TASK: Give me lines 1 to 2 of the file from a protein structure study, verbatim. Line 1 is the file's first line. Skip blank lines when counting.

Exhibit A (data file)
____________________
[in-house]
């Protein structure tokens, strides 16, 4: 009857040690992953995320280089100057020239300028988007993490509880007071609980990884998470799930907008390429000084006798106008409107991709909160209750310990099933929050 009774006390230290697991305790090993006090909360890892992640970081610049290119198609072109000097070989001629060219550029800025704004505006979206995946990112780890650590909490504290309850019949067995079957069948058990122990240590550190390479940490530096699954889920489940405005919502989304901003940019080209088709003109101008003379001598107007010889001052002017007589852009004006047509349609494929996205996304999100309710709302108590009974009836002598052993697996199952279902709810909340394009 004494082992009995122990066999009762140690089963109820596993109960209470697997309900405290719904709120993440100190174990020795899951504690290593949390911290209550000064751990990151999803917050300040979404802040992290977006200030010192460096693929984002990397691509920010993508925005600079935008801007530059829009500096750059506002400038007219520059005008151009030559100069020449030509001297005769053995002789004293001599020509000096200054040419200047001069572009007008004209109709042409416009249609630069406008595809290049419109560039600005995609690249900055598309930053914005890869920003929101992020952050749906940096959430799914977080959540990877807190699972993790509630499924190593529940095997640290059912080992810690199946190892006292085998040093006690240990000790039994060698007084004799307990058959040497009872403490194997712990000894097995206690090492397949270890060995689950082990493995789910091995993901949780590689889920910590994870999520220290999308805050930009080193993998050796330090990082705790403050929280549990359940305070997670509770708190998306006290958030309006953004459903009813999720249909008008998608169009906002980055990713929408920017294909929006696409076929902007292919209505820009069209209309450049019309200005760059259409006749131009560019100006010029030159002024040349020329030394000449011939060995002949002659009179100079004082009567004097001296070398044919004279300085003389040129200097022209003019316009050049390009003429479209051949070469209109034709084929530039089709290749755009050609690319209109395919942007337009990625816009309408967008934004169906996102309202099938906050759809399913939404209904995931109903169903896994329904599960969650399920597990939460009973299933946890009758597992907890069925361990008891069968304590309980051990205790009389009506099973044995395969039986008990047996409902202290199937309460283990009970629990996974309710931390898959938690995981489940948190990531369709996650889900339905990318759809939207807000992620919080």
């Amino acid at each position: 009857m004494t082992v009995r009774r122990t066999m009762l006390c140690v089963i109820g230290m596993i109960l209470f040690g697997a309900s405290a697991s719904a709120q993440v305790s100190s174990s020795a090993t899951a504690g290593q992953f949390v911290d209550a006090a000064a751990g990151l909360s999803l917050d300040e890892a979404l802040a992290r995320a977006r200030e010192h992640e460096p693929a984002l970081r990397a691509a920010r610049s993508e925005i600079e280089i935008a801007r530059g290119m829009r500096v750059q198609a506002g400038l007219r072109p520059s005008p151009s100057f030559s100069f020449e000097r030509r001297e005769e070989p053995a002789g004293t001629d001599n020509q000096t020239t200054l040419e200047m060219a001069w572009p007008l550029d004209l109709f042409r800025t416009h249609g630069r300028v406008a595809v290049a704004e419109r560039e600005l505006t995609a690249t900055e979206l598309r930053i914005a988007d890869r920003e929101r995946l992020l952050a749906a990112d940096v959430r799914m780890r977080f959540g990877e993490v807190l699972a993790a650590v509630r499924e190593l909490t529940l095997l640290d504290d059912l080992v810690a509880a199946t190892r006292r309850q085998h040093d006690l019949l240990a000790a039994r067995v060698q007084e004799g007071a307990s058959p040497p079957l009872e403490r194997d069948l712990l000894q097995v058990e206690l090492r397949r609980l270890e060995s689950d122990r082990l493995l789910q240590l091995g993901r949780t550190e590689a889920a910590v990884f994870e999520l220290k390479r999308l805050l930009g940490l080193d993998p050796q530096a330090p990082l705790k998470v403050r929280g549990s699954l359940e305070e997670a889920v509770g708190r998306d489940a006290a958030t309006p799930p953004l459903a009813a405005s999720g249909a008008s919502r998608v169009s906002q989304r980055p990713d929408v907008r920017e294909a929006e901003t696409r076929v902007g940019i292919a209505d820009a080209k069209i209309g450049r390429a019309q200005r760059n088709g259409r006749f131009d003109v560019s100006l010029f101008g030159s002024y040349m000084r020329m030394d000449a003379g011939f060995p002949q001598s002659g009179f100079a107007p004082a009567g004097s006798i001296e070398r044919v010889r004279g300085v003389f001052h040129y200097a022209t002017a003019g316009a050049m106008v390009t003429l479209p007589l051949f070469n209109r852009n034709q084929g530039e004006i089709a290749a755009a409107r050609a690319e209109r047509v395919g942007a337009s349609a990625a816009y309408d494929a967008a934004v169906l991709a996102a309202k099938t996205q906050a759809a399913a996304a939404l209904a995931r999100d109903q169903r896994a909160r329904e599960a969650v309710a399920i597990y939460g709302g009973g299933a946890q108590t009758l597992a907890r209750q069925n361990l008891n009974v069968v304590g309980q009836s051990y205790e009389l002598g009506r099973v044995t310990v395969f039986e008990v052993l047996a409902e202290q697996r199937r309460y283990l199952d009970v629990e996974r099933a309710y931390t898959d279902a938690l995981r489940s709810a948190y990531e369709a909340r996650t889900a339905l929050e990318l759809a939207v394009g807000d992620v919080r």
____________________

[in-house]
């Protein structure tokens, strides 16, 4: 009857040690992953995320280089100057020239300028988007993490509880007071609980990884998470799930907008390429000084006798106008409107991709909160209750310990099933929050 009774006390230290697991305790090993006090909360890892992640970081610049290119198609072109000097070989001629060219550029800025704004505006979206995946990112780890650590909490504290309850019949067995079957069948058990122990240590550190390479940490530096699954889920489940405005919502989304901003940019080209088709003109101008003379001598107007010889001052002017007589852009004006047509349609494929996205996304999100309710709302108590009974009836002598052993697996199952279902709810909340394009 004494082992009995122990066999009762140690089963109820596993109960209470697997309900405290719904709120993440100190174990020795899951504690290593949390911290209550000064751990990151999803917050300040979404802040992290977006200030010192460096693929984002990397691509920010993508925005600079935008801007530059829009500096750059506002400038007219520059005008151009030559100069020449030509001297005769053995002789004293001599020509000096200054040419200047001069572009007008004209109709042409416009249609630069406008595809290049419109560039600005995609690249900055598309930053914005890869920003929101992020952050749906940096959430799914977080959540990877807190699972993790509630499924190593529940095997640290059912080992810690199946190892006292085998040093006690240990000790039994060698007084004799307990058959040497009872403490194997712990000894097995206690090492397949270890060995689950082990493995789910091995993901949780590689889920910590994870999520220290999308805050930009080193993998050796330090990082705790403050929280549990359940305070997670509770708190998306006290958030309006953004459903009813999720249909008008998608169009906002980055990713929408920017294909929006696409076929902007292919209505820009069209209309450049019309200005760059259409006749131009560019100006010029030159002024040349020329030394000449011939060995002949002659009179100079004082009567004097001296070398044919004279300085003389040129200097022209003019316009050049390009003429479209051949070469209109034709084929530039089709290749755009050609690319209109395919942007337009990625816009309408967008934004169906996102309202099938906050759809399913939404209904995931109903169903896994329904599960969650399920597990939460009973299933946890009758597992907890069925361990008891069968304590309980051990205790009389009506099973044995395969039986008990047996409902202290199937309460283990009970629990996974309710931390898959938690995981489940948190990531369709996650889900339905990318759809939207807000992620919080």